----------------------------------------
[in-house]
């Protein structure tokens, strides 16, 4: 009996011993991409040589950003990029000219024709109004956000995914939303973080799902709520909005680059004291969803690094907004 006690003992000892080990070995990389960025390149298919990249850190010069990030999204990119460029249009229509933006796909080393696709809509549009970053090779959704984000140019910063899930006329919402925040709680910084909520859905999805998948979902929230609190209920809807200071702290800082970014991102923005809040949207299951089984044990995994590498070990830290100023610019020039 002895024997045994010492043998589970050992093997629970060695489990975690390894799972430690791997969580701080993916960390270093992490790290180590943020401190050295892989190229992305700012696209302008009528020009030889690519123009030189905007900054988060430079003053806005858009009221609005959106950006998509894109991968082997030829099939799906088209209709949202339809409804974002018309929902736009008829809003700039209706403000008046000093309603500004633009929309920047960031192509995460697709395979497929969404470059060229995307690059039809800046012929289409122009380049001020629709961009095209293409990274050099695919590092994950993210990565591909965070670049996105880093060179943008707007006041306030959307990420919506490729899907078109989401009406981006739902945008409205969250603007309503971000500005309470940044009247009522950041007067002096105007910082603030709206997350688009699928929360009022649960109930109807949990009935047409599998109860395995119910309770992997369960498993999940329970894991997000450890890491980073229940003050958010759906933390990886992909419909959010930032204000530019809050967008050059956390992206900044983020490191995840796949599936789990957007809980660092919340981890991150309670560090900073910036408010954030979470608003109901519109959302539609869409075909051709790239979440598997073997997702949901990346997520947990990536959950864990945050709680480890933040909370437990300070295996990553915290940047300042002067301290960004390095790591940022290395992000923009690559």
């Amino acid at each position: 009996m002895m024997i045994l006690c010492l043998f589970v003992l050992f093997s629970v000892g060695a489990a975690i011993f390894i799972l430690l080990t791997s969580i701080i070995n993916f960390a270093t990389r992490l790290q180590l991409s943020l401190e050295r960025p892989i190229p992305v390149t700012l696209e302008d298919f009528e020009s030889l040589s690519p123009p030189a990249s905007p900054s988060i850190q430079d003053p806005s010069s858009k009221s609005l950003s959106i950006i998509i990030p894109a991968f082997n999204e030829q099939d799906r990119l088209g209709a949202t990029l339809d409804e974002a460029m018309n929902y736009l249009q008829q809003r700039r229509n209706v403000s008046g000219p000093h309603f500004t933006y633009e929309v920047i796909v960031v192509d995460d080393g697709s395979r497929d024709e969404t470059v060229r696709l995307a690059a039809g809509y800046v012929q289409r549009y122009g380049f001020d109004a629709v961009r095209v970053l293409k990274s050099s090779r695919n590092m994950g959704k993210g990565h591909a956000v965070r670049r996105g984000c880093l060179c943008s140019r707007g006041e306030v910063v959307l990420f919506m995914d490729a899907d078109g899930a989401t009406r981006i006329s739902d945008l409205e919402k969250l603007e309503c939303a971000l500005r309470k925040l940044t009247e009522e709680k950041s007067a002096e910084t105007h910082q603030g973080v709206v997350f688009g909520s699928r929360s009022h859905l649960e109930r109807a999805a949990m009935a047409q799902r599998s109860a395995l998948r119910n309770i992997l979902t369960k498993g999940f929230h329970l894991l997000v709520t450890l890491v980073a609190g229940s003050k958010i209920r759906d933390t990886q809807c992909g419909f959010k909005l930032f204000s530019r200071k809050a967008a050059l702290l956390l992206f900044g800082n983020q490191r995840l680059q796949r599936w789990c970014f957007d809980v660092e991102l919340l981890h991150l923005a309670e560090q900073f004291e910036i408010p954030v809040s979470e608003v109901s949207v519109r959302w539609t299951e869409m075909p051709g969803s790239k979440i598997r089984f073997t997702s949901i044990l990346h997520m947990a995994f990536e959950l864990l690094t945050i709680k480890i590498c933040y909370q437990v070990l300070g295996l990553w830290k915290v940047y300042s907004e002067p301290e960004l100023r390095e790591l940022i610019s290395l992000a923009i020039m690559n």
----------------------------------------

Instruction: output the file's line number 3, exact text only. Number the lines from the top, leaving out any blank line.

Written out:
């Amino acid at each position: 009996m002895m024997i045994l006690c010492l043998f589970v003992l050992f093997s629970v000892g060695a489990a975690i011993f390894i799972l430690l080990t791997s969580i701080i070995n993916f960390a270093t990389r992490l790290q180590l991409s943020l401190e050295r960025p892989i190229p992305v390149t700012l696209e302008d298919f009528e020009s030889l040589s690519p123009p030189a990249s905007p900054s988060i850190q430079d003053p806005s010069s858009k009221s609005l950003s959106i950006i998509i990030p894109a991968f082997n999204e030829q099939d799906r990119l088209g209709a949202t990029l339809d409804e974002a460029m018309n929902y736009l249009q008829q809003r700039r229509n209706v403000s008046g000219p000093h309603f500004t933006y633009e929309v920047i796909v960031v192509d995460d080393g697709s395979r497929d024709e969404t470059v060229r696709l995307a690059a039809g809509y800046v012929q289409r549009y122009g380049f001020d109004a629709v961009r095209v970053l293409k990274s050099s090779r695919n590092m994950g959704k993210g990565h591909a956000v965070r670049r996105g984000c880093l060179c943008s140019r707007g006041e306030v910063v959307l990420f919506m995914d490729a899907d078109g899930a989401t009406r981006i006329s739902d945008l409205e919402k969250l603007e309503c939303a971000l500005r309470k925040l940044t009247e009522e709680k950041s007067a002096e910084t105007h910082q603030g973080v709206v997350f688009g909520s699928r929360s009022h859905l649960e109930r109807a999805a949990m009935a047409q799902r599998s109860a395995l998948r119910n309770i992997l979902t369960k498993g999940f929230h329970l894991l997000v709520t450890l890491v980073a609190g229940s003050k958010i209920r759906d933390t990886q809807c992909g419909f959010k909005l930032f204000s530019r200071k809050a967008a050059l702290l956390l992206f900044g800082n983020q490191r995840l680059q796949r599936w789990c970014f957007d809980v660092e991102l919340l981890h991150l923005a309670e560090q900073f004291e910036i408010p954030v809040s979470e608003v109901s949207v519109r959302w539609t299951e869409m075909p051709g969803s790239k979440i598997r089984f073997t997702s949901i044990l990346h997520m947990a995994f990536e959950l864990l690094t945050i709680k480890i590498c933040y909370q437990v070990l300070g295996l990553w830290k915290v940047y300042s907004e002067p301290e960004l100023r390095e790591l940022i610019s290395l992000a923009i020039m690559n």